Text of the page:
“All of us have an ‘imperative duty’ to assist our youth in preparing for lifelong service by helping them become self-reliant.”
Elder Hales spoke to parents and leaders about how to help youth to become more spiritually self-reliant and to remain faithful.
“As our spiritual desires increase, we become spiritually self-reliant. How, then, do we help others, ourselves, and our families increase our desires to follow the Savior and live His gospel? How do we strengthen our desires to repent, become worthy, and endure to the end? How do we help our youth and young adults let these desires work in them until they are converted and become true ‘saint[s] through the atonement of Christ’?” he asked.
“We become converted and spiritually self-reliant as we prayerfully live our covenants—through worthily partaking of the sacrament, being worthy of a temple recommend, and sacrificing to serve others.”
Lift Others to Higher Ground
“The purpose of both temporal and spiritual self-reliance,” Elder Hales said, “is to get ourselves on higher ground so that we can lift others in need.”
“Whether we are young or old, what we do today determines the service we will be able to render and enjoy tomorrow. As the poet reminds us, ‘Of all sad words of tongue or pen, the saddest are these: “It might have been!”’ Let us not live our lives in regret of what we did or did not do!”
Come to Ourselves
“With His love and the love of His Son in my heart,” Elder Hales said, “I challenge each of us to follow our spiritual desires and come to ourselves. Let’s have a talk with ourselves in the mirror and ask, ‘Where do I stand on living my covenants?’ We are on the right path when we can say, ‘I worthily partake of the sacrament each week, I am worthy to hold a temple recommend and go to the temple, and I sacrifice to serve and bless others.’ ”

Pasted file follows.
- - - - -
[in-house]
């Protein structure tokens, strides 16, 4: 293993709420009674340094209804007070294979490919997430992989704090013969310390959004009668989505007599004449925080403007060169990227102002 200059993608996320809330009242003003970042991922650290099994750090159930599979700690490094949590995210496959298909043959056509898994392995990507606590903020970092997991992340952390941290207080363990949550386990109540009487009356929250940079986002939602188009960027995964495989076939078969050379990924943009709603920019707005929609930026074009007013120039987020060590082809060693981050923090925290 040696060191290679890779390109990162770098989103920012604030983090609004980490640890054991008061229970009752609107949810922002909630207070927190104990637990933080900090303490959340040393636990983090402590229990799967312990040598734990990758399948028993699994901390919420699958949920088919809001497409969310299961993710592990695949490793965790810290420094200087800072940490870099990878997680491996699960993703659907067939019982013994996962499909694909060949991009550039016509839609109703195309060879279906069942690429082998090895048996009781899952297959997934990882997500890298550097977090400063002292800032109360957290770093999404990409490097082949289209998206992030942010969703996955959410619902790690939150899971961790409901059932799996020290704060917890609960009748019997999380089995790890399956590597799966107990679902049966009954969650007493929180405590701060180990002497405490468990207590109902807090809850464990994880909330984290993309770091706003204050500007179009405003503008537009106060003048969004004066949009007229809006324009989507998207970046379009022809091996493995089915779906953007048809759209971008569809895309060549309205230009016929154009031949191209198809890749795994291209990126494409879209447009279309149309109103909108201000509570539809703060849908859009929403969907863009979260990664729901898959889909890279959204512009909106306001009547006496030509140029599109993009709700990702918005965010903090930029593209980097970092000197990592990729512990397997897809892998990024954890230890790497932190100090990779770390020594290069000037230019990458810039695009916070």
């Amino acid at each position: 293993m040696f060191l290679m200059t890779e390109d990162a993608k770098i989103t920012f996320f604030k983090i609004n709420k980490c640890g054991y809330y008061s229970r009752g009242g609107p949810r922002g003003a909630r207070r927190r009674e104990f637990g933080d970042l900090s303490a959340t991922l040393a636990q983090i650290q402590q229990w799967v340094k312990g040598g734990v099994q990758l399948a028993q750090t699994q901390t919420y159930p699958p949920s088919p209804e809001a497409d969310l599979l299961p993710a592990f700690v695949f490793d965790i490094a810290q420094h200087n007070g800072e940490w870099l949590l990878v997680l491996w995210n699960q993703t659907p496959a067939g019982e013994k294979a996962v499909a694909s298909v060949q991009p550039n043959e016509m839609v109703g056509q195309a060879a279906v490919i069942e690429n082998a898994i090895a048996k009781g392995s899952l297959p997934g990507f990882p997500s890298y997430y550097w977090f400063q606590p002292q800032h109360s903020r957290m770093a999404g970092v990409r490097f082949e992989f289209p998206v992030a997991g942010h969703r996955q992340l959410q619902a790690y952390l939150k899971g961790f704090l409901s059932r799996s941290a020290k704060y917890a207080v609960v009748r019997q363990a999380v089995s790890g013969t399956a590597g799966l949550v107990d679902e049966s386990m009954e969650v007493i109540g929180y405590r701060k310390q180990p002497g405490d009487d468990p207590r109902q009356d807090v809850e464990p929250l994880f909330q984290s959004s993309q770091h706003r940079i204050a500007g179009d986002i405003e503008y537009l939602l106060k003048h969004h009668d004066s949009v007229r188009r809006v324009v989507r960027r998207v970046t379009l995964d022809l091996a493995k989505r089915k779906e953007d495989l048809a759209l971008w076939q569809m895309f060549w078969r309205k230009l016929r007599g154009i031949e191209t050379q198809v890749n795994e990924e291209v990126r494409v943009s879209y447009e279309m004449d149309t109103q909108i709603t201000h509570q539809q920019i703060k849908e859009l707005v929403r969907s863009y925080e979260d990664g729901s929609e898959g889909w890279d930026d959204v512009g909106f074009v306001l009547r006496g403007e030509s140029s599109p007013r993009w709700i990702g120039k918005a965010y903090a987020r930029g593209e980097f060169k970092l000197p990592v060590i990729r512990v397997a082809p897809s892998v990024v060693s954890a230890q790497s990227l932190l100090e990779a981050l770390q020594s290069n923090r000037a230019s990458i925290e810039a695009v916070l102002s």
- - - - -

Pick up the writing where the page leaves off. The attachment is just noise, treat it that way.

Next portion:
Raised in Truth and Righteousness
Elder Quentin L. Cook of the Quorum of the Twelve Apostles said, “Our great desire is to raise our children in truth and righteousness. One principle that will help us accomplish this is to avoid being overly judgmental about conduct that is foolish or unwise but not sinful. Many years ago, when my wife and I had children at home, Elder Dallin H. Oaks [of the Quorum of the Twelve Apostles] taught that it was important to distinguish between youthful mistakes which should be corrected and sins that require chastening and repentance. Where there is lack of wisdom, our children need instruction. Where there is sin, repentance is essential.”
Elder Cook said, “Religious observance in the home blesses our families. Example is particularly important. What we are speaks so loudly that our children may not hear what we say.”
He also spoke of the importance of mothers and fathers praying with children, saying that it may be more important than any other example. And he counseled parents about the importance of reading the Book of Mormon with their children regularly.